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600 bicyclists expected next summer in the Adirondacks


STAR LAKE — Star Lake will be one stop on a weeklong bike tour of the Adirondacks next summer that will bring 600 cyclists and their support team to the area.

“It’ll give us great exposure,” Fine Supervisor Mark C. Hall said. “We certainly hope it becomes an annual event.”

The 2015 Cycle Adirondacks team will conduct a pre-ride Sunday to Star Lake, where it will have a planning meeting at 4:30 p.m. at The Haven at Star Lake. Anyone involved in making the event a success is welcome, including service clubs, motel operators, emergency responders, police and elected officials.

“It’s going to take all the volunteers we can muster to pull this off,” Mr. Hall said.

The pre-ride is part of the process to lay out the route and locate where riders can get refreshments, find rest stops and see points of interest.

“It’s not a race,” Mr. Hall said. “Wherever they want to stop, they can.”

The pre-ride team will include bicyclists who probably will not be part of the event so they can provide feedback, said Doug M. Haney, one of two event managers.

The Wildlife Conservation Society’s Cycle Adirondacks, expected to arrive on Aug. 23, will be the first fully supported road cycling tour in the area. Support means medical personnel, maps, bicycle mechanics, rest stops stocked with food and drink, showers and toilets, and places to stay. For full details, visit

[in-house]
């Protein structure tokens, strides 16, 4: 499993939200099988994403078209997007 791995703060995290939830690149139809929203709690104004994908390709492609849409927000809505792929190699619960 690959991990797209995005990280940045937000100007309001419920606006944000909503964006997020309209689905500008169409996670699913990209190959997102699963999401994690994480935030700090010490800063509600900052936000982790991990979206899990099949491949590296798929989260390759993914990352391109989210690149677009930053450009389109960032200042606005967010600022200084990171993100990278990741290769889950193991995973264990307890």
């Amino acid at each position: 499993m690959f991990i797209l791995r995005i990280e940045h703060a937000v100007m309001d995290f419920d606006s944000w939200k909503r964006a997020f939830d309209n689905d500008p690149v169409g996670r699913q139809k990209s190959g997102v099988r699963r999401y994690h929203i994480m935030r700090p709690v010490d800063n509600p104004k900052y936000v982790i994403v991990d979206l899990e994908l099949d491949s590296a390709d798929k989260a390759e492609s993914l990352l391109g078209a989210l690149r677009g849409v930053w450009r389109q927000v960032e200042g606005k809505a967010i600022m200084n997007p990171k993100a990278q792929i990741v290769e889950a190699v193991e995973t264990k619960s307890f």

The registration fee of $1,495 for an adult rider includes three meals a day, camping areas, live entertainment, baggage service, parking and more.

Similar events take place across the country, most notably in Oregon. Several years ago, Zoe Smith, the Wildlife Conservation Society’s Adirondack Program director, and Jim Moore, the event director, met with Star Lake officials to see if they were interested. The event will be a great way to showcase the society’s work in the Adirondack watershed, Mr. Haney said.

“We’ll be taking people to places in the park where they may never go,” he said.

Mr. Hall and Wildlife Conservation Society staff members recently returned as volunteers in the Cycle Greater Yellowstone to get a taste of what was involved.

Other host communities will include Boonville, Camden, Old Forge, Long Lake and Saranac Lake. In Star Lake, much activity will center on the Clifton-Fine Central School campus, which can be used for camping, eating, showers and entertainment.

After the event, riders may return to the Adirondacks or may talk about their experience with family and friends, who could decide to make their own visit.

“The economic impact continues,” Mr. Haney said.

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